Saturday, October 20, 2012

Why there aren't many corporate novels

My most recent novel, Termination Man, takes place in the corporate world, specifically in the automotive sector, where I spent about twenty years of my adult life. 

Unfortunately, the English-speaking world is characterized by a shortage of novels that take place in cubicle farms and factories. (This isn't the case in Japan, by the way, where corporate novels are quite numerous and popular.)

In the English speaking world, the protagonists of most novels are drawn from the following professions:

a.) spies/CIA
b.) police officers/FBI agents
c.) teachers/professors
d.) writers/novelists

The reasons for the predominance of the first two (a & b) is obvious: The work of spies and police officers offers limitless opportunities for conflict--which is the stuff of any good novel. This doesn't take anything away from writers who have prospered with spy and cop protagonists, by the way. Vince Flynn and Michael Connelly both craft multi-layered tales that are entertaining beyond the physical conflicts presented in their books. However, a novelist does have a head start on an exciting story if his protagonist solves crimes or catches terrorists for a living.

The numerous novels that feature main characters in the writing and teaching professions are another matter. There is nothing inherently exciting about writing books or teaching Freshman Composition for a living. Rather, this is a reflection of the sorts of folks who are drawn to the task of writing novels. All writers are writers, of course; and many of them gravitate toward "day jobs" in the teaching field. Following Ernest Hemingway's dictum of "write what you know," these novelists have opted to translate the materials of their own lives into stories--with mixed results. (While I've read a lot of good cop and spy novels, I've found most novels about writers and teachers to be on the lukewarm side.)

On the other hand, corporate cubicle-dwellers don't show up a lot in novels. And when they do show up, the treatment of their working lives tends to be superficial. Once again, it is safe to say that there is some self-selection at work: Most people who are driven to be novelists aren't simultaneously driven to work twenty years at an insurance company or a bank. As a result, few working novelists have the background to delve seriously into the ins and outs of corporate politics, battles with human resources, and the machinations of management cliques.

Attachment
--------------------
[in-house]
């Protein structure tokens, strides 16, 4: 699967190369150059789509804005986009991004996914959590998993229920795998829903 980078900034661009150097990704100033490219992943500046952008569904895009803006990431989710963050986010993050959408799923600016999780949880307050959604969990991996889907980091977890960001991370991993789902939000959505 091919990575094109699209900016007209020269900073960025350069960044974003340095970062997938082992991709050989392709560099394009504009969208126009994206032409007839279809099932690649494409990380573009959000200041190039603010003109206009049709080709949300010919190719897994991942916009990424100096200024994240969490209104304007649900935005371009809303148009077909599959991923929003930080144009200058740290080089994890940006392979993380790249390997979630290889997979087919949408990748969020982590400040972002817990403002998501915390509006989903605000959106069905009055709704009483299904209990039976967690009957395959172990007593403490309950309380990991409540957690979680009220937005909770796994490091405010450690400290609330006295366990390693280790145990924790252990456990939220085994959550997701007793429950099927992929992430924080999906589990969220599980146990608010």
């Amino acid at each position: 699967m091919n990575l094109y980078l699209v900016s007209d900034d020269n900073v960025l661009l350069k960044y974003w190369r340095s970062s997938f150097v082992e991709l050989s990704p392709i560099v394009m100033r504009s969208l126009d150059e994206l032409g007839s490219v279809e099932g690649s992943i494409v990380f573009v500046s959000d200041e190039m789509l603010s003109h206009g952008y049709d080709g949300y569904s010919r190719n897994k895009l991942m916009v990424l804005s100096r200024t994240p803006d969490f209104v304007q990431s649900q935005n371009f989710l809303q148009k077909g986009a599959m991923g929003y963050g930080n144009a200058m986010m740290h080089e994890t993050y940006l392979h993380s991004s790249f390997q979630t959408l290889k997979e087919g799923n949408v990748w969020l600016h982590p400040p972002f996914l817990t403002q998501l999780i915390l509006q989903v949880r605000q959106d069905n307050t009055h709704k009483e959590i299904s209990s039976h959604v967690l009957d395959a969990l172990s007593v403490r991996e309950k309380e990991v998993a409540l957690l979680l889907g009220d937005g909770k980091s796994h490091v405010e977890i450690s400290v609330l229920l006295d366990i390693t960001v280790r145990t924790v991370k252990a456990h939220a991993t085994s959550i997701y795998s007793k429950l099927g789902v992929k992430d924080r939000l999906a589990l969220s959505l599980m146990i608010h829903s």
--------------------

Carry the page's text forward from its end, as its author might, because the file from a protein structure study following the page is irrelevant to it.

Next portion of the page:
Thursday, October 18, 2012

New Novel: Termination Man on Kindle

I've just released a new novel, Termination Man. This one is a corporate thriller, based somewhat on my own years in the automotive industry. Below is the cover and the Amazon marketing blurb:

A long forgotten double murder of two young women in Ohio. A struggling corporation in turmoil. Two powerful men, two bitter rivals, each one hiding his own secrets. One driven by lust and rage, the other driven by a conflicted sense of right and wrong.


“The novel that takes an unflinching look at the dark underside of the 21st century workplace.”

CRAIG WALKER is a hotshot young MBA with his own consulting firm. He’s handsome, rich, and in demand. His Fortune 500 clients—the most powerful men and women in industry—call him “The Termination Man.”

Craig Walker is no ordinary management consultant. He’s a spook, a workplace spy. Assuming false identities, Craig works undercover, building the evidence that will allow his corporate clients to terminate unwanted employees without legal repercussions. His targets are the troublemakers, the agitators, the employees whom management believes are no longer “good fits” for their hyper-competitive organizations. 

Craig Walker believes that he serves the cause of economic efficiency, and in a way, the greater good. Most of his targets don’t like their jobs anyway. In a free market, “a firing isn’t the worst thing that can happen to a person. Sometimes an employee needs to leave a bad a situation.”

SHAWN MYERS is a manager at TP Automotive, a global giant in the automotive industry. Shawn struggles to control his lust and rage, and to escape a hideous past that might catch up with him at any moment. His forbidden desire for a girl young enough to be his daughter threatens to drive him over the edge.

When TP Automotive hires the Termination Man to remove two innocent employees from its payroll, Craig Walker is forced to reexamine his notions of justice and morality. But these questions are soon overwhelmed by the dangers that he faces from the TP Automotive management team. After Shawn Myers commits a heinous act in Craig’s presence, the Termination Man discovers that his new clients will resort to any means in order to protect one of their own.

For now Termination Man is available only on Kindle. A paperback version is in the works.